Social Security is a government system that provides monetary support to retirees and some people with disabilities. The program funds itself through payroll taxes, or money paid into the system that’s taken out of your paycheck every month while you’re working.
Here are five common Social Security questions and their answers.
1. When am I eligible to receive benefits?
When you can start receiving benefits depends on when you were born. The full retirement age (FRA) is gradually moving to 67, but you can begin receiving benefits as early as 62. To find your FRA, refer to the chart below.
If you decide to receive benefits early, your lifetime benefits will be permanently reduced based on how many months early you begin receiving benefits. For example, if you begin receiving benefits at 65, you will only get 86.7 percent of your benefits because you’re collecting 24 extra months.
2. Can I receive Social Security if I’m still working?
In short, yes. However, your benefits may be reduced depending on how much money you make and how old you are.
For 2018, you can earn up to $17,040 ($1,420 per month) without your benefits being reduced. For every $2 over that limit, your benefits will be reduced by $1 if you have not yet reached your FRA. Once you have reached your FRA, there is no limit to how much you can earn while still receiving benefits.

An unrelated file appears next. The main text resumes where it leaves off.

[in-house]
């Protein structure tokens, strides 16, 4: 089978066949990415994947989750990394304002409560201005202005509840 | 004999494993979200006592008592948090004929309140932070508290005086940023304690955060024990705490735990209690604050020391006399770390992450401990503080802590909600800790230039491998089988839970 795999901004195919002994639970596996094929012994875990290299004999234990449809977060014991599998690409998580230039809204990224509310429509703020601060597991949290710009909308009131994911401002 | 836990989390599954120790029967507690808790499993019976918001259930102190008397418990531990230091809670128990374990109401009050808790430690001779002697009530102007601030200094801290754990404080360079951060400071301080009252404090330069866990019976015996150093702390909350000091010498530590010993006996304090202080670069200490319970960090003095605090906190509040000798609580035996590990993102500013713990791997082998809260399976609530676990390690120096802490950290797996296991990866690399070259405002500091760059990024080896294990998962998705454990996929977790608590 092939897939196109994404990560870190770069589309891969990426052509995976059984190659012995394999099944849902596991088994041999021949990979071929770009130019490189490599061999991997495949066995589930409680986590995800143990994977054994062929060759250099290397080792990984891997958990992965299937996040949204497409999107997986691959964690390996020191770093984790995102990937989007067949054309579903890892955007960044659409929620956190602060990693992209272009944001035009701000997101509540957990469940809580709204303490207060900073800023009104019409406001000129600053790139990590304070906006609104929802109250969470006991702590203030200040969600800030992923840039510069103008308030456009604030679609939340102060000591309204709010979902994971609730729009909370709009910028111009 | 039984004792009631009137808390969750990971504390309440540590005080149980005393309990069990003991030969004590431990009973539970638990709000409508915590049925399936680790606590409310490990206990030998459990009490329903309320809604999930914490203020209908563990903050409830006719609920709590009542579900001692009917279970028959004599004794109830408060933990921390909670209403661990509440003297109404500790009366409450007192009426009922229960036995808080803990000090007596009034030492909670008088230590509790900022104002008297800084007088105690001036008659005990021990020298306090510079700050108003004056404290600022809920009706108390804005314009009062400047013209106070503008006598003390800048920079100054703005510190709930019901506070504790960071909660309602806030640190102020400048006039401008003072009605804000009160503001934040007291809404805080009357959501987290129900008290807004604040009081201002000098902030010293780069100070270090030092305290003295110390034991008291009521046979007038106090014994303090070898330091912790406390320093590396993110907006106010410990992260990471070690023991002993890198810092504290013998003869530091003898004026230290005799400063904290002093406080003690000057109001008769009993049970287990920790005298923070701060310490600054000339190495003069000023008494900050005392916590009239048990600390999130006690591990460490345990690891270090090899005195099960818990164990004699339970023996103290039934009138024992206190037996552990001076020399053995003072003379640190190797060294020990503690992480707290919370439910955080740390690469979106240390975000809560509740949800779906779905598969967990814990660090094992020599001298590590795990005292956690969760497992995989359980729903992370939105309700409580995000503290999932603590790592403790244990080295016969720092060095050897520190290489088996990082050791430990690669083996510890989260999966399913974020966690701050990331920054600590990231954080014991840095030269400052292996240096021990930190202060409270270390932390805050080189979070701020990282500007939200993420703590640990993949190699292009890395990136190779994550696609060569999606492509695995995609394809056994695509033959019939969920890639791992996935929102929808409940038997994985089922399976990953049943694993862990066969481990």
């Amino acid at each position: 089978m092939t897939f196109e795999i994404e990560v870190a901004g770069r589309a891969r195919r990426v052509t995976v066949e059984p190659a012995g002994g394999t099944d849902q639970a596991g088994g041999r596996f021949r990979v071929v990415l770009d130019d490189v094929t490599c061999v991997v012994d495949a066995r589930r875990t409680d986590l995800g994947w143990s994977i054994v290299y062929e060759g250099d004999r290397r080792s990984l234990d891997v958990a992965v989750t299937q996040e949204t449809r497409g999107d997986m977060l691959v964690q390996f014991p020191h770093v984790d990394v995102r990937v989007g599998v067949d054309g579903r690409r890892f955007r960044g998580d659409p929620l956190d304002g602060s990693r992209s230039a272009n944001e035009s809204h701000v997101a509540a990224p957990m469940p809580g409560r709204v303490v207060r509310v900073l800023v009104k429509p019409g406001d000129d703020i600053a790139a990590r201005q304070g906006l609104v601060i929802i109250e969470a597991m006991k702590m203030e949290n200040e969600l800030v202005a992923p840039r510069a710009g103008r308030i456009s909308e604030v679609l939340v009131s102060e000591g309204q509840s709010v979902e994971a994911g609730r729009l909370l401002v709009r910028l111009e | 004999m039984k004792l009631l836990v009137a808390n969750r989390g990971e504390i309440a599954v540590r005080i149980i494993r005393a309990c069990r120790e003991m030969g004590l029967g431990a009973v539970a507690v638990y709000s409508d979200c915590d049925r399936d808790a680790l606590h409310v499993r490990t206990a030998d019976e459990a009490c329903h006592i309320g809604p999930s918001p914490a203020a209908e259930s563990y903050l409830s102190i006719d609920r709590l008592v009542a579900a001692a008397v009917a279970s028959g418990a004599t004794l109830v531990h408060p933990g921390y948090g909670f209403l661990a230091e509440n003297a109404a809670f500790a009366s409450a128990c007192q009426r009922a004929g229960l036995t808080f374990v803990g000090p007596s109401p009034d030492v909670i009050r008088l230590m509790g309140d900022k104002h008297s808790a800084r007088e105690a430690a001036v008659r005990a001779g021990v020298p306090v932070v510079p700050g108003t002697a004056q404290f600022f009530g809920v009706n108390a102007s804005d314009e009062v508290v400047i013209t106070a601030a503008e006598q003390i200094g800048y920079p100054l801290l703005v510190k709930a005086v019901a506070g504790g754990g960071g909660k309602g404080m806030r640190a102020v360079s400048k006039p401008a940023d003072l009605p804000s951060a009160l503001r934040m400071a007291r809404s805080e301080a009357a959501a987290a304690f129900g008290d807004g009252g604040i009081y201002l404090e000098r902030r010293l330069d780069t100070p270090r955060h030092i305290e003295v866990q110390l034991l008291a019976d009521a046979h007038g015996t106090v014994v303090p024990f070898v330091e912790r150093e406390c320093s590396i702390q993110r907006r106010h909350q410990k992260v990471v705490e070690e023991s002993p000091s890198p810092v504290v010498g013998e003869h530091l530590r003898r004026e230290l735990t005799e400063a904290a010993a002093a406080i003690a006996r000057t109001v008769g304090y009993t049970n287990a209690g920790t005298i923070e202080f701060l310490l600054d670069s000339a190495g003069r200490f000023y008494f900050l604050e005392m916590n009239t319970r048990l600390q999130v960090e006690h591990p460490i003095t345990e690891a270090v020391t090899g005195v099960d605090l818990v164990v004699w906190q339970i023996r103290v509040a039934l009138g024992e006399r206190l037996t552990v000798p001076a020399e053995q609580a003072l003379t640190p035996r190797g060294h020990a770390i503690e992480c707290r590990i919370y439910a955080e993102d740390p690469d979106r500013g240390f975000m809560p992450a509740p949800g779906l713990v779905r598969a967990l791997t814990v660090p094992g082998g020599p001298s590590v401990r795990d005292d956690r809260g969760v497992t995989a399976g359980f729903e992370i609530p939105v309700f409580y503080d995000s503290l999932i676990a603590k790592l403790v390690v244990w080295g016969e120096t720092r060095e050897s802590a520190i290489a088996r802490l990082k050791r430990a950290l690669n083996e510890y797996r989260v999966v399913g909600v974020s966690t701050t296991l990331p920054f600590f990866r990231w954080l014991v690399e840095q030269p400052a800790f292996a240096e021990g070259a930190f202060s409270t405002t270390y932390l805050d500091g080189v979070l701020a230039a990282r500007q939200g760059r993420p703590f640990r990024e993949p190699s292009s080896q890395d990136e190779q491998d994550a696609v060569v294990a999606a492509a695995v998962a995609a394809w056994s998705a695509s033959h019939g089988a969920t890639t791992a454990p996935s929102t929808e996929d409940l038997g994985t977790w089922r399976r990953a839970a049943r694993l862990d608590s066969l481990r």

3. How can I replace a Social Security card that was lost or stolen?
You can easily apply for a replacement Social Security card online on your my Social Security account. To apply online, you must be a US citizen, at least 18 years old, have a valid driver’s license or state-issued ID, and not be requesting any changes to your card.
4. Will my Social Security benefits be taxed?
If Social Security is your only income, your benefits may not be taxed. Additionally, you may not need to file income taxes. If you receive income from other sources, including savings, you may have to pay taxes on some of your benefits.
5. How can I estimate my future benefits?
You can estimate your future benefits by using Social Security’s retirement estimator.